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Ohio Recovery Housing Overhaul: New Standards and Certification Requirements Reshape Sober Living Spaces

Client Alert

For years, the State of Ohio lacked uniformity over the operation of “recovery houses” — sometimes referred to as “sober living” spaces, “halfway houses,” and so on. Ohio law broadly defines these as residences “for individuals recovering from alcohol use disorder or drug addiction that provide an alcohol-free and drug-free living environment, peer support, assistance with obtaining alcohol and drug addiction services, and other recovery assistance for alcohol use disorder and drug addiction.” See R.C. 5199.01(A)(17). 

Operators could, for example, voluntarily obtain certification through the Ohio-certifying body or, alternatively, elect to run their recovery residence(s) with no oversight and/or certification — in turn, creating a statewide system of residential recovery spaces that provided inconsistent functions and standards. That system, however, is in the midst of a complete overhaul. 

Now, “recovery houses” (and all other similarly named residential recovery spaces) have statutory standards to satisfy pre-operation — a process which is a considerable undertaking. 

One new measure requires all existing recovery housing residences, as well as those intending to operate in the future, to register with the Ohio Department of Mental Health & Addiction Services (OHMHAS). Under Ohio law, existing operators were required to register on or before October 3, 2023; however, the form remains open for late filings and updates as necessary. Newly established recovery housing residences have a grace period of thirty (30) days from the start of their operation (i.e., the date on which the first resident occupies the residence) to complete the OHMHAS registration form. 

In addition to the OHMHAS registration requirement, effective January 1, 2025, the State of Ohio will begin enforcing new requirements which bar individuals and/or entities from operating, advertising, or even representing any residence as a “recovery housing residence, sober living home, or any other alcohol and drug free housing for persons recovering from alcohol use disorder” or substance use disorder without taking the appropriate certification steps through, without limitation, Ohio Recovery Housing or Oxford House, Inc. See R.C. 5119.39.

Certification is a substantial process — requiring, among other things, policies and procedures governing residents’ rights and responsibilities; a resident agreement and legally compliant leasing arrangement; and completion of, and compliance with, a checklist of pre-operation deliverables. 

The range of requirements as applied to the individual circumstances of each recovery housing operator can make identifying priorities and achieving compliance incredibly complex. For more information or for assistance navigating and completing the recovery housing registration and/or certification processes, please contact Monica Andress at (330) 253-9153 or mbandress@bmdllc.com.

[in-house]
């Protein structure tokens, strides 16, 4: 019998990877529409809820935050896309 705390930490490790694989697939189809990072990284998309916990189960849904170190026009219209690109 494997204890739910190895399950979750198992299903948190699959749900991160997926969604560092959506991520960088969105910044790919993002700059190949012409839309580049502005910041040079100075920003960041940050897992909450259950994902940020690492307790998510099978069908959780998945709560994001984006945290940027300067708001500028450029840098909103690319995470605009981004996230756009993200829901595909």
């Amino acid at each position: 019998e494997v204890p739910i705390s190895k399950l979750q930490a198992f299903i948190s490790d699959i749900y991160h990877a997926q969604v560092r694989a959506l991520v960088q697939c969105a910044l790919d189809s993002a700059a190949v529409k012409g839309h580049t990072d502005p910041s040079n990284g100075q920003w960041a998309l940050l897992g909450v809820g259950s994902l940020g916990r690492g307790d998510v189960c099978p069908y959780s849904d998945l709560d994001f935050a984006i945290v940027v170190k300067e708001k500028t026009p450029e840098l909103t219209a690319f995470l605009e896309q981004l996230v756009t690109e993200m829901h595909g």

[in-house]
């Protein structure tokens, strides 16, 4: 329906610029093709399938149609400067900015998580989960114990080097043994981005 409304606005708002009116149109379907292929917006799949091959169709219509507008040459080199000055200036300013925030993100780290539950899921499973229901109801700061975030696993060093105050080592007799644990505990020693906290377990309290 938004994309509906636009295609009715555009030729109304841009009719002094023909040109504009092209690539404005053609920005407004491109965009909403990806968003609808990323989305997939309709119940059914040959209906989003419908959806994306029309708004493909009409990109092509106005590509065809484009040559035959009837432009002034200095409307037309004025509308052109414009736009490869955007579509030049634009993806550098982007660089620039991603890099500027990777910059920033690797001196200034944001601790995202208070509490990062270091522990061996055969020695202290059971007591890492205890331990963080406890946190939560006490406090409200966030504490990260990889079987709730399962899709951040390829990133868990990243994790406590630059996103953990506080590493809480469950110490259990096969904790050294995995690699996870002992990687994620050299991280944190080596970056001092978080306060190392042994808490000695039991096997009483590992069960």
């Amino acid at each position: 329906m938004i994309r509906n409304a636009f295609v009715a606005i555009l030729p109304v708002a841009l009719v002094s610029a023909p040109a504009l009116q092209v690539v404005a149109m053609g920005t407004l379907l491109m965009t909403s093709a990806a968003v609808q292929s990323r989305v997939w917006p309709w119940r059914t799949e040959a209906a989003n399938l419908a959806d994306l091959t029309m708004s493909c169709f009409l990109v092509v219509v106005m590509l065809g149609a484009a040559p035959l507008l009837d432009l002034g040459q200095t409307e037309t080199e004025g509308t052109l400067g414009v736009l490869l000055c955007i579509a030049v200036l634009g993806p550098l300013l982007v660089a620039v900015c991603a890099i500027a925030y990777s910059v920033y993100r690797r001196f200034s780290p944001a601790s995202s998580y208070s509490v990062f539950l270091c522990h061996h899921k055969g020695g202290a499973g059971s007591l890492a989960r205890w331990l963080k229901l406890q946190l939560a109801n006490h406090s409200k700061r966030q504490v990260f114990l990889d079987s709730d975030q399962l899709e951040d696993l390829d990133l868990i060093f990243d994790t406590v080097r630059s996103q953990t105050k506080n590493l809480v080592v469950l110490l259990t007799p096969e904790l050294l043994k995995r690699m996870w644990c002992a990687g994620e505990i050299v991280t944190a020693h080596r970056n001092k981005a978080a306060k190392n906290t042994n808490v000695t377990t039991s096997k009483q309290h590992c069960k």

LGBTQIA+ Patients and Discrimination in Healthcare

In early April, the Kaiser Family Foundation released a study outlining the challenges that LGBT adults face in the United States related to healthcare. According to the study, LGBT patients are “twice as likely as non-LGBT adults to report negative experiences while receiving health care in the last three years, including being treated unfairly or with disrespect (33% v. 15%) or having at least one of several other negative experiences with a provider (61% v. 31%), including a provider assuming something about them without asking, suggesting they were personally to blame for a health problem, ignoring a direct request or question, or refusing to prescribe needed pain medication.”

Ensuring Fair Access: SB 269 Protects Affordable Medication for Low-Income Patients

SB 269, introduced on December 19, 2023, will ensure that 340B covered entities, including Federally Qualified Health Centers, Ryan White Clinics, disproportionate share hospitals, and Title X clinics, can acquire 340B drugs without facing undue restrictions or discriminatory practices from drug manufacturers and distributors. This protection is crucial for 340B covered entities to continue to provide affordable medications and comprehensive services to low-income patients.

Unveiling Ohio's Pharmacy Board Updates for Distributors, Mobile Clinics, and Controlled Substances

The Ohio Board of Pharmacy will hold a public hearing on May 28, 2024, to discuss several proposed changes and additions to Ohio Administrative Code (OAC). These changes pertain to terminal distributors of dangerous drugs (TDDDs), mobile clinics or medication units, and the classification of controlled substances.

House Bill 249: Key Updates to Involuntary Hospitalization Law for Mental Health Providers

House Bill 249 (HB 249) proposes changes to Ohio Revised Code (ORC) Sections 5122.01 and 5122.10 to expand the conditions under which a person with a mental illness can be involuntarily hospitalized.

Starting an Advanced Practice Provider Practice

Advanced practice providers (APPs), which includes non-physician providers such as nurse practitioners, physician assistants, and nurse anesthetists, commonly start their own healthcare practices. Practices may provide, for example, service offerings such as primary care, anesthesiology, mental health, and aesthetics (medical spas). However, there are a number of considerations and steps that must be taken for APPs to compliantly function independently.